To this point, OFARM is only working with a few crops: organic corn, soybeans and wheat, food and non-food grade. Member group representatives have met to set price goals for each of these crops, and have bi-weekly conference calls to share information and assess market and supply.
OFARM members would like to see the association grow, to include a larger percentage of organic commodity producers, other types of organic commodities and an expanded geographic area. Getting as much producer membership within a given commodity as possible is a goal, as strong coverage translates into unified information sharing and the potential for strong pricing strategy. If a market is too open, a MAC can run into problems in being under-priced and out-competed, as individual producers try to undercut the MAC’s unified goals. OFARM sees a responsibility in playing the role of a price-leveler, helping to create prices that are both fair for the producer and fair for the purchaser.
OFARM board members see a very exciting future for the association. The board sees potential in looking at branded labels, possibly starting a political arm of the group, and the option of setting standards for member products. Being farmer run, overall direction of the group is dictated by the membership.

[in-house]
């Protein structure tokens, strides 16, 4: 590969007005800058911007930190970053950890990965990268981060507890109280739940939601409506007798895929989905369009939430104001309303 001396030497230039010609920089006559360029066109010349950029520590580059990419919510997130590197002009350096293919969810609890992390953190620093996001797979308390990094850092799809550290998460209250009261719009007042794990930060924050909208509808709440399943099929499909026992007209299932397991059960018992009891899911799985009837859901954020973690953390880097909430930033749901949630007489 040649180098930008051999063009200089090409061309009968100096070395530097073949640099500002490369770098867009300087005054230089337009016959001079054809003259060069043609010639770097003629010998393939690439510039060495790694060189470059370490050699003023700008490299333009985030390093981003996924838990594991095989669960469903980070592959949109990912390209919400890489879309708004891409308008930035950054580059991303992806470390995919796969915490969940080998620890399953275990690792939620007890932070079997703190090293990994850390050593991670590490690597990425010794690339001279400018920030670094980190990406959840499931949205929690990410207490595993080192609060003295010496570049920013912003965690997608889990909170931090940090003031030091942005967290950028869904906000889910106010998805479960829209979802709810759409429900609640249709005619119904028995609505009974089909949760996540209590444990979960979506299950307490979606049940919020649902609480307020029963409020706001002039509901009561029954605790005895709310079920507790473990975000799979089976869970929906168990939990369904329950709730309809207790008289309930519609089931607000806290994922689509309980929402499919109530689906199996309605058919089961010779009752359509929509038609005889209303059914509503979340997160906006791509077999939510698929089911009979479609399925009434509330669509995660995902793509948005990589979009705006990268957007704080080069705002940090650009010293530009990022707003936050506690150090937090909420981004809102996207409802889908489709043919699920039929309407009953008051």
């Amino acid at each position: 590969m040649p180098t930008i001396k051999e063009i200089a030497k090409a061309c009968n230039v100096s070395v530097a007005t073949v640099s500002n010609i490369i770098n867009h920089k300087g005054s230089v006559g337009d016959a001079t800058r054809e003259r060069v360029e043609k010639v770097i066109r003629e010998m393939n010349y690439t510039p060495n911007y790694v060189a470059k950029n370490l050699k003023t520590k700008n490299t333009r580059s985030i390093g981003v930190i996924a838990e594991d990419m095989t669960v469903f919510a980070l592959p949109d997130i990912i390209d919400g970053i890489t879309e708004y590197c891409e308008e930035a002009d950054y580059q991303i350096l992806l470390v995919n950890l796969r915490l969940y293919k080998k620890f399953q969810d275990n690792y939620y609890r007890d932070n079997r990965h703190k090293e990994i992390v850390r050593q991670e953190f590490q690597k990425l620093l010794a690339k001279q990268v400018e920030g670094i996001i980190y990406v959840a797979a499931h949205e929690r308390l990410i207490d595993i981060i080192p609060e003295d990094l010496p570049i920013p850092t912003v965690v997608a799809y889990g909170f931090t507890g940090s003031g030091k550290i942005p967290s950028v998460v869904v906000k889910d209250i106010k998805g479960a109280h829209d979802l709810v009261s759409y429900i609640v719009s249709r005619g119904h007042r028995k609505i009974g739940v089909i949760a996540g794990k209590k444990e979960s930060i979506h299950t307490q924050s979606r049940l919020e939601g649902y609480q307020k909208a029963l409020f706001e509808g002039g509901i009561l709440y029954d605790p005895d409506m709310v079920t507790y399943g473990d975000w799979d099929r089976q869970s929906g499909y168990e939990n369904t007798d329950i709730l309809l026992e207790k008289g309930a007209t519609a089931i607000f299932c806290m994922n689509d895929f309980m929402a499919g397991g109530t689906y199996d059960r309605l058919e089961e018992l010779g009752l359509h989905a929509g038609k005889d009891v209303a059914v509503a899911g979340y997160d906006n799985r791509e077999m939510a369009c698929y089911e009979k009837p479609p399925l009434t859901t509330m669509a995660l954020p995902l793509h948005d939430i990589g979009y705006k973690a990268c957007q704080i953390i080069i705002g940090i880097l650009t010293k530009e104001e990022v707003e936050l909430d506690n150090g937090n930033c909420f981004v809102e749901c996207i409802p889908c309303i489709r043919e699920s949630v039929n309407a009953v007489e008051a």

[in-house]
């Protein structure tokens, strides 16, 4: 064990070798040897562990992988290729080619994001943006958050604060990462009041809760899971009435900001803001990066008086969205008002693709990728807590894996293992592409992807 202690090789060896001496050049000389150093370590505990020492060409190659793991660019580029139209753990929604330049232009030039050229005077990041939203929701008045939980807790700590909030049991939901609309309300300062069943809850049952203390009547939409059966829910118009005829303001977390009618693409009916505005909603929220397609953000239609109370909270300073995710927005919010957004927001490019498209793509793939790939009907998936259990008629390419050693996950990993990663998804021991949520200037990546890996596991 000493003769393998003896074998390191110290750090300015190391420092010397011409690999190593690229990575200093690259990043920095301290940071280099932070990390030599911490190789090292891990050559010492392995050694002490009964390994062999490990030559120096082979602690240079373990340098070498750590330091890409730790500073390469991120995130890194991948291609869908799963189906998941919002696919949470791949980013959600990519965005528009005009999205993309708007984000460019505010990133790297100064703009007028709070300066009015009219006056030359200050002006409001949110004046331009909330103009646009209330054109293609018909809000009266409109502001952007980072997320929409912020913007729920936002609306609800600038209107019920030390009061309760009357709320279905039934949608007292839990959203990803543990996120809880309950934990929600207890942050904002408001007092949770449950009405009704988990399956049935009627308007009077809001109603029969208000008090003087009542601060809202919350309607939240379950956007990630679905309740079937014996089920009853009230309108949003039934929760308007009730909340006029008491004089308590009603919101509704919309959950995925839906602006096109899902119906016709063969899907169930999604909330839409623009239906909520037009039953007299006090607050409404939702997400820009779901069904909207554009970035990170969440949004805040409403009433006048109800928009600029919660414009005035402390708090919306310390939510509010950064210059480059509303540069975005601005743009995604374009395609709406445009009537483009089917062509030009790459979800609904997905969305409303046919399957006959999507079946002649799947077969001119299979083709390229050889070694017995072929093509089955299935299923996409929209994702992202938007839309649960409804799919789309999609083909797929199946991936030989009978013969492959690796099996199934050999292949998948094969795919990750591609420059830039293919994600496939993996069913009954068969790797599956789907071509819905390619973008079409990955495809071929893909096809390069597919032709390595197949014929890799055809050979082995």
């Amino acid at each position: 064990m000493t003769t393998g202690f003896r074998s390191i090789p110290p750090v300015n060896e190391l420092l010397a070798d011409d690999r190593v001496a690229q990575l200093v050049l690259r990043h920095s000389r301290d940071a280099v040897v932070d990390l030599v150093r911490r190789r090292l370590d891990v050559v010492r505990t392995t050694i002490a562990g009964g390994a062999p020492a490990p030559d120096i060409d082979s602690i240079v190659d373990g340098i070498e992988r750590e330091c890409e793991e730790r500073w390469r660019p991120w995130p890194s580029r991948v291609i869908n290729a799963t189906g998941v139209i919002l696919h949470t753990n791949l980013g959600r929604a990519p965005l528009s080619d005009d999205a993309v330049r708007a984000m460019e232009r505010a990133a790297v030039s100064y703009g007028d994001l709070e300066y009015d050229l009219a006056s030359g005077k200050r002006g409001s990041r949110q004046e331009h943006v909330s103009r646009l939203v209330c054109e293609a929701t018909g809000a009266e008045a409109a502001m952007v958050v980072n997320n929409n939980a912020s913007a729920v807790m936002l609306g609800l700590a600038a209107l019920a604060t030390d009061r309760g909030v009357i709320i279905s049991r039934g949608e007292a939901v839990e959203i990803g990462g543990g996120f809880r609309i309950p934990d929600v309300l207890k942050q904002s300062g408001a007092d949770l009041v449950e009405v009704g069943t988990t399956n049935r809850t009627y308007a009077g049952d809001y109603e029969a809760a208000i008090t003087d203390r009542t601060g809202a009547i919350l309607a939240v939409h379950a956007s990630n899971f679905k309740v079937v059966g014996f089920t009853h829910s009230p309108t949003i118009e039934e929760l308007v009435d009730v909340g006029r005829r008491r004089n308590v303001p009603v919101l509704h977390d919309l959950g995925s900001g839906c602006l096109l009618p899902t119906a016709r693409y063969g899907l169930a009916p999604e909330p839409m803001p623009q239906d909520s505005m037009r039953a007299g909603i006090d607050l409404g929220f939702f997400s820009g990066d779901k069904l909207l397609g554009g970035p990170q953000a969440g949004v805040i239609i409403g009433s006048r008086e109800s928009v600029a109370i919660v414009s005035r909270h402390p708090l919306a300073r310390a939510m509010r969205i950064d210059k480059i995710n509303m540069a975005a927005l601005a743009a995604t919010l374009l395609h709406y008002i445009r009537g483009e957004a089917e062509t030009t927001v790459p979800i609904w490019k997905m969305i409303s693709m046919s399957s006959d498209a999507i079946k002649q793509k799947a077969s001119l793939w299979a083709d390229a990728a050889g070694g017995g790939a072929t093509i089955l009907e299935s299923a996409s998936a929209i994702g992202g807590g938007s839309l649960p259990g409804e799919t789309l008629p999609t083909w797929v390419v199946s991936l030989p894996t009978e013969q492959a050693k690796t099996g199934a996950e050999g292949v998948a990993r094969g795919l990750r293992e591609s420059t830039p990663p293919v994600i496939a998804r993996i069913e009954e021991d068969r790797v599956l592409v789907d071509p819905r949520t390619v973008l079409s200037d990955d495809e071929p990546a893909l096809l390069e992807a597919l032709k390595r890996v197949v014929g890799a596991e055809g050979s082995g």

At the present time OFARM is active with member marketing co-ops and associations in Michigan, Illinois, Minnesota, Ontario and Kansas. The National Farmers Organization is a member, and brings producer members from across the country into OFARM. Any marketing group with 10 or more members pays a $500 membership fee, plus $10 per individual in the organization to become a member of OFARM. Membership gains the right to join the communication loop and send delegates (one for every 10 members) to the annual meeting, where the governing board is elected. The organization is run by ‘Commodity Coordinating Committees’ which serve as the communication mechanism for producers in setting policies and pricing goals.
The model of farmers joining together to share information about prices and supply can be translated to other producer groups that see a broad market with some control over the supply. Most useful in a commodity situation, this model will not work for all types of production.
The thing I like best about MAC’s is that their success relies entirely on the loyalty and commitment of their producer members- members of production groups need to consider the ‘general welfare’ of producers rather than their own ‘individual welfare’. At times it is tempting to look out for just yourself, but don’t forget, "united we stand, divided we beg".
Please contact me if you are interested in more information about OFARM or Marketing Agencies in Common.
Jody Padgham is an outreach specialist with the UW-Center for Cooperatives. She may be contacted at 230 Taylor Hall, 427 Lorch St., Madison, WI 53706; telephone 608/262-0705, e-mail email@example.com